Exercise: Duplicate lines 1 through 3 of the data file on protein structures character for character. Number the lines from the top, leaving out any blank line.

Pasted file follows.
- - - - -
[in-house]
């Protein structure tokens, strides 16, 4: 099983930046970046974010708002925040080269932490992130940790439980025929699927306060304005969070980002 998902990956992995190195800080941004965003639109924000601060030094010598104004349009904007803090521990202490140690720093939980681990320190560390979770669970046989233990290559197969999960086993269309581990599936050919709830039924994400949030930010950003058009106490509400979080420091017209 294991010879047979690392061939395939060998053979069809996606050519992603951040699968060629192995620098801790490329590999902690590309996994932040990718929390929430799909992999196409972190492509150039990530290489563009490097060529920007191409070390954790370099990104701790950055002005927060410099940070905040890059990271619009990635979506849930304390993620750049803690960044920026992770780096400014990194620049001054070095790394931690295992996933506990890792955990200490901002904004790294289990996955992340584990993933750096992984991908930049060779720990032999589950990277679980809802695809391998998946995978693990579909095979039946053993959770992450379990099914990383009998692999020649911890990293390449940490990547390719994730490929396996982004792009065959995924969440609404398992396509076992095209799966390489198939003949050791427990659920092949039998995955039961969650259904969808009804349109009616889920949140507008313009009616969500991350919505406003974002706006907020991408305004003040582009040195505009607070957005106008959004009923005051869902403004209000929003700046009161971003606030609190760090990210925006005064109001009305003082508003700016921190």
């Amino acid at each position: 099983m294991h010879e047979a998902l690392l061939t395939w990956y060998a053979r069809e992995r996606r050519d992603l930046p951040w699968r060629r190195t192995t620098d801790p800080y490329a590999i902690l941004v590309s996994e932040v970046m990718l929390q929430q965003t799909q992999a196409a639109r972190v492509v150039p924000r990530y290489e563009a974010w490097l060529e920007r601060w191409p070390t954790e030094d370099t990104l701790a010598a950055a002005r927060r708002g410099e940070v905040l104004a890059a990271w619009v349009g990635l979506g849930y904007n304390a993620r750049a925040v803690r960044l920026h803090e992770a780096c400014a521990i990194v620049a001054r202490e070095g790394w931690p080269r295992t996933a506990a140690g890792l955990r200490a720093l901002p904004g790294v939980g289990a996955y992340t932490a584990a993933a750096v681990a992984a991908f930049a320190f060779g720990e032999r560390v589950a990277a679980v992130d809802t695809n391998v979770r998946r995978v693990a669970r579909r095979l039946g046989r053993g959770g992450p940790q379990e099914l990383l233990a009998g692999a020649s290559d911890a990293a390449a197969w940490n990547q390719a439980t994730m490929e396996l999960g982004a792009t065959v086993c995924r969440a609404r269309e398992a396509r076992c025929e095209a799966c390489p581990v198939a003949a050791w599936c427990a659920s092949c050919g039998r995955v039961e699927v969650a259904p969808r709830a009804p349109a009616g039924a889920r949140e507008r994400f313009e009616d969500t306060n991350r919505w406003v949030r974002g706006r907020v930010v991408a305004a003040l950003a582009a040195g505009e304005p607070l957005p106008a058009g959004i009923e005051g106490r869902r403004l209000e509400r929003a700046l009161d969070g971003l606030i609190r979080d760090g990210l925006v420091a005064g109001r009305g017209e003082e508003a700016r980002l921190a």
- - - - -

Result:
[in-house]
């Protein structure tokens, strides 16, 4: 099983930046970046974010708002925040080269932490992130940790439980025929699927306060304005969070980002 998902990956992995190195800080941004965003639109924000601060030094010598104004349009904007803090521990202490140690720093939980681990320190560390979770669970046989233990290559197969999960086993269309581990599936050919709830039924994400949030930010950003058009106490509400979080420091017209 294991010879047979690392061939395939060998053979069809996606050519992603951040699968060629192995620098801790490329590999902690590309996994932040990718929390929430799909992999196409972190492509150039990530290489563009490097060529920007191409070390954790370099990104701790950055002005927060410099940070905040890059990271619009990635979506849930304390993620750049803690960044920026992770780096400014990194620049001054070095790394931690295992996933506990890792955990200490901002904004790294289990996955992340584990993933750096992984991908930049060779720990032999589950990277679980809802695809391998998946995978693990579909095979039946053993959770992450379990099914990383009998692999020649911890990293390449940490990547390719994730490929396996982004792009065959995924969440609404398992396509076992095209799966390489198939003949050791427990659920092949039998995955039961969650259904969808009804349109009616889920949140507008313009009616969500991350919505406003974002706006907020991408305004003040582009040195505009607070957005106008959004009923005051869902403004209000929003700046009161971003606030609190760090990210925006005064109001009305003082508003700016921190």
């Amino acid at each position: 099983m294991h010879e047979a998902l690392l061939t395939w990956y060998a053979r069809e992995r996606r050519d992603l930046p951040w699968r060629r190195t192995t620098d801790p800080y490329a590999i902690l941004v590309s996994e932040v970046m990718l929390q929430q965003t799909q992999a196409a639109r972190v492509v150039p924000r990530y290489e563009a974010w490097l060529e920007r601060w191409p070390t954790e030094d370099t990104l701790a010598a950055a002005r927060r708002g410099e940070v905040l104004a890059a990271w619009v349009g990635l979506g849930y904007n304390a993620r750049a925040v803690r960044l920026h803090e992770a780096c400014a521990i990194v620049a001054r202490e070095g790394w931690p080269r295992t996933a506990a140690g890792l955990r200490a720093l901002p904004g790294v939980g289990a996955y992340t932490a584990a993933a750096v681990a992984a991908f930049a320190f060779g720990e032999r560390v589950a990277a679980v992130d809802t695809n391998v979770r998946r995978v693990a669970r579909r095979l039946g046989r053993g959770g992450p940790q379990e099914l990383l233990a009998g692999a020649s290559d911890a990293a390449a197969w940490n990547q390719a439980t994730m490929e396996l999960g982004a792009t065959v086993c995924r969440a609404r269309e398992a396509r076992c025929e095209a799966c390489p581990v198939a003949a050791w599936c427990a659920s092949c050919g039998r995955v039961e699927v969650a259904p969808r709830a009804p349109a009616g039924a889920r949140e507008r994400f313009e009616d969500t306060n991350r919505w406003v949030r974002g706006r907020v930010v991408a305004a003040l950003a582009a040195g505009e304005p607070l957005p106008a058009g959004i009923e005051g106490r869902r403004l209000e509400r929003a700046l009161d969070g971003l606030i609190r979080d760090g990210l925006v420091a005064g109001r009305g017209e003082e508003a700016r980002l921190a």